By Christopher Smith
Blue Ridge Elementary School briefly went into lockdown at about 10:30 a.m. Thursday after it was discovered a student brought a toy gun to school, according to local law enforcement officials.
The lockdown lasted about 10 to 15 minutes, said Bruce Frazier, Dalton Police Department spokesman. During the lockdown, no one was allowed in or out of the school except law enforcement and students were kept in classrooms.
“Basically, a juvenile had a toy gun,” Frazier said. “The school went into lockdown as a precaution.”
Craig Harper, chief administrative officer for Dalton Public Schools, said the student brought the toy gun to “show it off to some friends.” School and police officials declined to name the student.
The student is now facing “disciplinary consequences,” Harper said.
“That could range from in-school suspension to a disciplinary tribunal at the district level,” he said. “The intent is to handle it at the school level.”
Harper said bringing a weapon “look-a-like” to school is against the school system code of conduct.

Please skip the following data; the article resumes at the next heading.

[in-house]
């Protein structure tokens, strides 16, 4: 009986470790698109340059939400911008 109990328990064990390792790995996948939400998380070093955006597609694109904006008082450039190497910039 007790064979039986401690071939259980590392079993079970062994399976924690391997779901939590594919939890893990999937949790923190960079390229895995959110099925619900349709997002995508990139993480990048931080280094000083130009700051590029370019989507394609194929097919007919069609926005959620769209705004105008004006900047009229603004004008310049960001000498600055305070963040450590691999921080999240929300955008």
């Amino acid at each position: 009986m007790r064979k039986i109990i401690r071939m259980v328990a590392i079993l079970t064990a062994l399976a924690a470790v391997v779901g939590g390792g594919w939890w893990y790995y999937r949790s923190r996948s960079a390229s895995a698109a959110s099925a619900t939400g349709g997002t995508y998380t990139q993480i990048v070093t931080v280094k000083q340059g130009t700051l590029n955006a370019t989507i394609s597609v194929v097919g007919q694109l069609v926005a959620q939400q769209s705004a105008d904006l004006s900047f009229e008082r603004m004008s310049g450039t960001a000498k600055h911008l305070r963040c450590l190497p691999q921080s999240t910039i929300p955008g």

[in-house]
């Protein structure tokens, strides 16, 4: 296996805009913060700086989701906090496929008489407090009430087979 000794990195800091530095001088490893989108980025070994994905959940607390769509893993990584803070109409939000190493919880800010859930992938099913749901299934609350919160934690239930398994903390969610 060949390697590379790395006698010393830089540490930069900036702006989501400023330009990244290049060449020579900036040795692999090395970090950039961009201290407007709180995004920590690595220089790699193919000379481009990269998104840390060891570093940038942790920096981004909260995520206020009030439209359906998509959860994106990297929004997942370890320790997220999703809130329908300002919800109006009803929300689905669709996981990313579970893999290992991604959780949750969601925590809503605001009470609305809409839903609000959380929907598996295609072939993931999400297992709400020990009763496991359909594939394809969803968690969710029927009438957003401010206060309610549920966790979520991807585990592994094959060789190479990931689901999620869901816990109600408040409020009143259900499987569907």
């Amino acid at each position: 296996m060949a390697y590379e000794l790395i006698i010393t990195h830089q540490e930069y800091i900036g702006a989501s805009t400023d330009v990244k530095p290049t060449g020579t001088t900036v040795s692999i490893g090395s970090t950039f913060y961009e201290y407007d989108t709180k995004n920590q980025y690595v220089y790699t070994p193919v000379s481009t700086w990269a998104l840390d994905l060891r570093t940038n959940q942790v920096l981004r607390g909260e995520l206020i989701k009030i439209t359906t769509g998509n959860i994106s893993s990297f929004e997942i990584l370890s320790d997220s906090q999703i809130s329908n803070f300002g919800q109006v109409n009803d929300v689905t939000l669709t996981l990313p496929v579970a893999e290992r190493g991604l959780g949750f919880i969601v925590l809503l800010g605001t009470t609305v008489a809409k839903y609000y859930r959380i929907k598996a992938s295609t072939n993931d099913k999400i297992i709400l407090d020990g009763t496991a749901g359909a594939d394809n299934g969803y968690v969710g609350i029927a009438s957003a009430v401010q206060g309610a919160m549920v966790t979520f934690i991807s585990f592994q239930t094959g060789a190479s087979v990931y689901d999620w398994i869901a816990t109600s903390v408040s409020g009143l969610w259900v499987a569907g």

“You can’t bring any weapon or look-a-like weapon to school and not have consequences,” he said. “You never know with the ways toys can look realistic these days whether it is a toy or not.”
A police report stated the toy gun was found in the student’s book bag in a classroom.
“There was no threat of harm or injuries of any kind during the lockdown,” the report stated.
The student told police officers he found the toy gun at a flea market and had been told by his parents not to take it to school, apologizing to police and school officials for causing the lockdown.
Blue Ridge Elementary assistant principal Alan Martineaux told police that school officials learned about the toy gun when another student saw it being shown in the boys’ bathroom, reporting it to a teacher.
“All I can say is it wasn’t serious,” Martineaux said.
School officials sent a letter home with students Thursday.
“The student did not have any intention of using the toy to threaten or frighten,” the letter stated, asking them to talk to students about reporting “possible threats” to school safety.
“Please talk with your children about the importance of reporting any possible threats to their teachers as quickly as possible to help keep everyone safe,” the letter stated.
Harper thanked the students for speaking up.
“We appreciate students coming forward and letting us know there was something of concern,” Harper said. “It gave us ample opportunity to investigate. ... We always take these sort of things seriously.”